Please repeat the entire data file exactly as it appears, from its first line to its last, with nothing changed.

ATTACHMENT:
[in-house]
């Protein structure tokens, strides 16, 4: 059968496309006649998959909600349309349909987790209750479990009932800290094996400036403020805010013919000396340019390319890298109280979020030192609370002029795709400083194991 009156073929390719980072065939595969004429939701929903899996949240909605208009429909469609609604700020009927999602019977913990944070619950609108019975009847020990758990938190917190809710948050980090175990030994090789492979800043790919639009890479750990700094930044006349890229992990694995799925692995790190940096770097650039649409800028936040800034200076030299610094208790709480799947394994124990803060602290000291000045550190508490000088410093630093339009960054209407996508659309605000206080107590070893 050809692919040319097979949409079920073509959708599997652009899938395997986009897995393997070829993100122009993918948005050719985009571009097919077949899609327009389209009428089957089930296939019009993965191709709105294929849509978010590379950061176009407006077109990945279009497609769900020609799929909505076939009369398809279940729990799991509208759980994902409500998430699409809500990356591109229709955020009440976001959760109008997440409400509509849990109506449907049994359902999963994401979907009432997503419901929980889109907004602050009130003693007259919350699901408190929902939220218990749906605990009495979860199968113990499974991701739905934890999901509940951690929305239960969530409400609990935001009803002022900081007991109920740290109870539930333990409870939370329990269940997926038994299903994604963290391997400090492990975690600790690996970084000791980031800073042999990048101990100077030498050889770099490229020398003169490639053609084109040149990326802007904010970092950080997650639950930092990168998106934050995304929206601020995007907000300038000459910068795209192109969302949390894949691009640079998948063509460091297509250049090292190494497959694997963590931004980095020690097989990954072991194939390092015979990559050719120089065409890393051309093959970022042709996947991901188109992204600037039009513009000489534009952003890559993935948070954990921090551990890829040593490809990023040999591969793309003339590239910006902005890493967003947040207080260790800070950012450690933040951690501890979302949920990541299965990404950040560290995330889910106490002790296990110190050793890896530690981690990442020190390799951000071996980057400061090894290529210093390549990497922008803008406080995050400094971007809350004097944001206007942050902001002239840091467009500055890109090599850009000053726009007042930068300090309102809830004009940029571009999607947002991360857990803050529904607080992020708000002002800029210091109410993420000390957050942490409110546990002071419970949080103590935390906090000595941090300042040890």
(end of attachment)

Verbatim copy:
[in-house]
């Protein structure tokens, strides 16, 4: 059968496309006649998959909600349309349909987790209750479990009932800290094996400036403020805010013919000396340019390319890298109280979020030192609370002029795709400083194991 009156073929390719980072065939595969004429939701929903899996949240909605208009429909469609609604700020009927999602019977913990944070619950609108019975009847020990758990938190917190809710948050980090175990030994090789492979800043790919639009890479750990700094930044006349890229992990694995799925692995790190940096770097650039649409800028936040800034200076030299610094208790709480799947394994124990803060602290000291000045550190508490000088410093630093339009960054209407996508659309605000206080107590070893 050809692919040319097979949409079920073509959708599997652009899938395997986009897995393997070829993100122009993918948005050719985009571009097919077949899609327009389209009428089957089930296939019009993965191709709105294929849509978010590379950061176009407006077109990945279009497609769900020609799929909505076939009369398809279940729990799991509208759980994902409500998430699409809500990356591109229709955020009440976001959760109008997440409400509509849990109506449907049994359902999963994401979907009432997503419901929980889109907004602050009130003693007259919350699901408190929902939220218990749906605990009495979860199968113990499974991701739905934890999901509940951690929305239960969530409400609990935001009803002022900081007991109920740290109870539930333990409870939370329990269940997926038994299903994604963290391997400090492990975690600790690996970084000791980031800073042999990048101990100077030498050889770099490229020398003169490639053609084109040149990326802007904010970092950080997650639950930092990168998106934050995304929206601020995007907000300038000459910068795209192109969302949390894949691009640079998948063509460091297509250049090292190494497959694997963590931004980095020690097989990954072991194939390092015979990559050719120089065409890393051309093959970022042709996947991901188109992204600037039009513009000489534009952003890559993935948070954990921090551990890829040593490809990023040999591969793309003339590239910006902005890493967003947040207080260790800070950012450690933040951690501890979302949920990541299965990404950040560290995330889910106490002790296990110190050793890896530690981690990442020190390799951000071996980057400061090894290529210093390549990497922008803008406080995050400094971007809350004097944001206007942050902001002239840091467009500055890109090599850009000053726009007042930068300090309102809830004009940029571009999607947002991360857990803050529904607080992020708000002002800029210091109410993420000390957050942490409110546990002071419970949080103590935390906090000595941090300042040890």